The Jewish Press, an Orthodox newspaper based in Brooklyn, has an editorial in this week’s issue blasting the The New York Times over its recent article asserting that John McCain’s aides once feared that he was having an affair with a lobbyist:
The recent front-page smear of Sen. John McCain by The New York Times is really “same old, same old.” The Jewish Press has often reported and editorialized on the Times’s pattern of skewing its reporting against Israel. That the erstwhile “paper of record” exhibits the same bias when it comes to U.S. politics is likewise not exactly a revelation. …
The New York Times, on its front page, sends the message of a dalliance by the married frontrunner for the Republican presidential nomination based solely on comments of unidentified persons who did not even confirm the existence of an untoward personal relationship. This is truly extraordinary by any standard.
What is also critical to note is that the Times had tried for four months to amass concrete evidence of an inappropriate personal relationship, and executive editor Bill Keller held up publication of the story because he thought the corroboration was too thin.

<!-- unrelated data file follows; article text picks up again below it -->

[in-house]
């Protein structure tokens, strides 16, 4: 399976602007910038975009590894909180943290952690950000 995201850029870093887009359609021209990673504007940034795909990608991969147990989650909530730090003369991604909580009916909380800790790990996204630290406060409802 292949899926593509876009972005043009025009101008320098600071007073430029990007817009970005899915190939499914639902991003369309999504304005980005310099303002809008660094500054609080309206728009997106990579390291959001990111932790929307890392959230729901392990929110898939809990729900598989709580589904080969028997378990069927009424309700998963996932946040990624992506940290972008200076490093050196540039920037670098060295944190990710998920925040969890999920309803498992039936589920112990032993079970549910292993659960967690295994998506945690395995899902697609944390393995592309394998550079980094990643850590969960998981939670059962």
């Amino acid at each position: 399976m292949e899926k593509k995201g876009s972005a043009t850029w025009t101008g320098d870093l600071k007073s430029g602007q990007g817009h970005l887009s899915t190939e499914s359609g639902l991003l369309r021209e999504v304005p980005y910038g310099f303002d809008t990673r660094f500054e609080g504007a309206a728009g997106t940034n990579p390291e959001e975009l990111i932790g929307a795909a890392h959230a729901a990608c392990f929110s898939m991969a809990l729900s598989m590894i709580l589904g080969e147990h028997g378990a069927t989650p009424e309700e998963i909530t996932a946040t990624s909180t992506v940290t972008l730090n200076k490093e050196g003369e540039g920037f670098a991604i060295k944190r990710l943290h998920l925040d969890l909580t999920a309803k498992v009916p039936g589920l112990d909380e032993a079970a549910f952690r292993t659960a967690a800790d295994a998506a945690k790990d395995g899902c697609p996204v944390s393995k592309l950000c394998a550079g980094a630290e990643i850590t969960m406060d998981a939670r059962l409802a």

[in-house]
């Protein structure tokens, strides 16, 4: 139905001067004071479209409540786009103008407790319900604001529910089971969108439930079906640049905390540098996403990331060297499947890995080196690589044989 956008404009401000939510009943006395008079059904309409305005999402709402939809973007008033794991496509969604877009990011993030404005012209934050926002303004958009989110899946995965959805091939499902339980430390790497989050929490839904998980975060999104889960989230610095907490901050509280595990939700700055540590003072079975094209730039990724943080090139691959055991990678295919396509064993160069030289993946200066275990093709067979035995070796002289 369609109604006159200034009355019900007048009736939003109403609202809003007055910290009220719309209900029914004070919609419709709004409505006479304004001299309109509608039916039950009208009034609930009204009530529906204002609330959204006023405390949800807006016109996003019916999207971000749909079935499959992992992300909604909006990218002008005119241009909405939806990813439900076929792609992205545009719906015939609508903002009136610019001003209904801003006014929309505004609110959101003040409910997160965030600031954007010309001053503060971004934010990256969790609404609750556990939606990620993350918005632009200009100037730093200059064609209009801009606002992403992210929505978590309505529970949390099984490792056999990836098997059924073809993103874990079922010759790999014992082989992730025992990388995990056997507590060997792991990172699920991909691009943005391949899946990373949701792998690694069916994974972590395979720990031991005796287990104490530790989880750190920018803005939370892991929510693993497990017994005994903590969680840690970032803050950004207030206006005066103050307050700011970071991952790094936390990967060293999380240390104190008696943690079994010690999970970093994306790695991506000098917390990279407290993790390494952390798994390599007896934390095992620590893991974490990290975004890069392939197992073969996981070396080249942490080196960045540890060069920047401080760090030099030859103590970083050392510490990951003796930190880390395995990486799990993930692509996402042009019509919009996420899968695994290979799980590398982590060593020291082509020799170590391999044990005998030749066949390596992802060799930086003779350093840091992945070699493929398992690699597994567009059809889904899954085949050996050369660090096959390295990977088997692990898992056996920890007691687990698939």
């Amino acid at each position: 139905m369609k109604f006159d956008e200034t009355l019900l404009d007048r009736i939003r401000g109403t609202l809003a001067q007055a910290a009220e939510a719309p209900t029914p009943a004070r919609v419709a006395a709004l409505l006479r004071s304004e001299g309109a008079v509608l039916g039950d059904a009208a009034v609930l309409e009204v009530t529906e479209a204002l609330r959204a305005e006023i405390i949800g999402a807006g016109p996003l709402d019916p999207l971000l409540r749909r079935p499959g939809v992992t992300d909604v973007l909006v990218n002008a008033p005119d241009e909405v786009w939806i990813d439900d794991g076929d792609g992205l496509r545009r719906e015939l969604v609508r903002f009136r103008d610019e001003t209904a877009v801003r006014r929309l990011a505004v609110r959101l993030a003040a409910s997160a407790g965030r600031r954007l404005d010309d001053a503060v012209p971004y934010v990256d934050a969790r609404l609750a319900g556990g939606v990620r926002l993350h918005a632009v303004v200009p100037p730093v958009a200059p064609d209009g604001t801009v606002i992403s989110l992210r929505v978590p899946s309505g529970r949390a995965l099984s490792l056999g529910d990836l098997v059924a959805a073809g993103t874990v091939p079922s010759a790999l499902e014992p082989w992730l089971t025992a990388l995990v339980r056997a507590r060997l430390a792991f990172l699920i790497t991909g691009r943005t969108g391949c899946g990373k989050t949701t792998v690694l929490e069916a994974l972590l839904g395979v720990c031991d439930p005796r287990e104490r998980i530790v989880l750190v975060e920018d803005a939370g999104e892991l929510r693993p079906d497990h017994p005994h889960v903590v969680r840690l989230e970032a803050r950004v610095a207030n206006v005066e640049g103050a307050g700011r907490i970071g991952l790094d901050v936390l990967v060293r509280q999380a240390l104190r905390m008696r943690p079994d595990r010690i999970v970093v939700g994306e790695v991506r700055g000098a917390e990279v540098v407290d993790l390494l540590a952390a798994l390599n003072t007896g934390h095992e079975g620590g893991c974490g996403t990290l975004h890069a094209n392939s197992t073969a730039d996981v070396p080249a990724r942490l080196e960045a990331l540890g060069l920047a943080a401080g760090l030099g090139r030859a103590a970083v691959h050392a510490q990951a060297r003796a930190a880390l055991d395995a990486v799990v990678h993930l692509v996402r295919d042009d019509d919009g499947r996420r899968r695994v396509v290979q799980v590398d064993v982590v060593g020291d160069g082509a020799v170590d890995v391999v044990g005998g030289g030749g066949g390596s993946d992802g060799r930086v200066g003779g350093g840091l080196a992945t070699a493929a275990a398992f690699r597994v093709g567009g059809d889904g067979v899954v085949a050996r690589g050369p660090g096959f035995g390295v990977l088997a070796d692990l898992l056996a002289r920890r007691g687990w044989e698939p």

Yet in the end the Times ran with the story anyway, despite absence of any hard proof for the paper’s seamier allegations.
Had it not been for Sen. McCain’s facility in dealing with this assault, he might well have become damaged goods. Indeed, the hit piece seems to have redounded to Sen. McCain’s benefit. Almost immediately, his most vocal critics in the Republican Party’s conservative base rallied to his defense against the liberal Times. And contributions to his campaign increased immediately and dramatically.
The article also provided a golden opportunity for Sen. McCain to demonstrate what he brings to the table, and he took full advantage. The steady demeanor he brought to bear during the press conference called to rebut the Times’s allegations was nothing short of presidential. He did not yell, scream or pout. He did not call names. He did not become argumentative. He did not overstate. He was dignified. He said he was disappointed in The New York Times. He matter-of-factly denied the article’s ugly claims. The image of Sen. McCain as president reacting to a national crisis in a sober, deliberative and rational fashion was unavoidable.